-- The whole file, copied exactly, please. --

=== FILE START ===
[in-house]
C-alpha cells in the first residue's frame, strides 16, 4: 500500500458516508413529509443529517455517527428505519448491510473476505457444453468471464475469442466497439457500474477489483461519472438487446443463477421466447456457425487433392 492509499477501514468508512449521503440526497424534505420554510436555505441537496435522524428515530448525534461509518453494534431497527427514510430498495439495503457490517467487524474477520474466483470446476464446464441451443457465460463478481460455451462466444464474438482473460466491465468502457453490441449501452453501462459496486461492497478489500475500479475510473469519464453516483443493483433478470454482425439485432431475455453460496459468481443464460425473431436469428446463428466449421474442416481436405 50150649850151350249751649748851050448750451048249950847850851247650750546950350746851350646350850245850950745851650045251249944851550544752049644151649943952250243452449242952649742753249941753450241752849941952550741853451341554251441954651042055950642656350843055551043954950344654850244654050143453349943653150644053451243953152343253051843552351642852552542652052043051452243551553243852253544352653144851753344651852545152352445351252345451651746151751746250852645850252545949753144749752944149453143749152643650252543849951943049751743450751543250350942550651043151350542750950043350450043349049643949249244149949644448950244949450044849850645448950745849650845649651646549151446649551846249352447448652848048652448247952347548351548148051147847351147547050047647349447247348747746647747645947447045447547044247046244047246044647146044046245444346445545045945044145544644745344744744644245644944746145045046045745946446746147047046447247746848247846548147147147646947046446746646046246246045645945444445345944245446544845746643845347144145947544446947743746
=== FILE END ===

[in-house]
C-alpha cells in the first residue's frame, strides 16, 4: 500500500458516508413529509443529517455517527428505519448491510473476505457444453468471464475469442466497439457500474477489483461519472438487446443463477421466447456457425487433392 492509499477501514468508512449521503440526497424534505420554510436555505441537496435522524428515530448525534461509518453494534431497527427514510430498495439495503457490517467487524474477520474466483470446476464446464441451443457465460463478481460455451462466444464474438482473460466491465468502457453490441449501452453501462459496486461492497478489500475500479475510473469519464453516483443493483433478470454482425439485432431475455453460496459468481443464460425473431436469428446463428466449421474442416481436405 50150649850151350249751649748851050448750451048249950847850851247650750546950350746851350646350850245850950745851650045251249944851550544752049644151649943952250243452449242952649742753249941753450241752849941952550741853451341554251441954651042055950642656350843055551043954950344654850244654050143453349943653150644053451243953152343253051843552351642852552542652052043051452243551553243852253544352653144851753344651852545152352445351252345451651746151751746250852645850252545949753144749752944149453143749152643650252543849951943049751743450751543250350942550651043151350542750950043350450043349049643949249244149949644448950244949450044849850645448950745849650845649651646549151446649551846249352447448652848048652448247952347548351548148051147847351147547050047647349447247348747746647747645947447045447547044247046244047246044647146044046245444346445545045945044145544644745344744744644245644944746145045046045745946446746147047046447247746848247846548147147147646947046446746646046246246045645945444445345944245446544845746643845347144145947544446947743746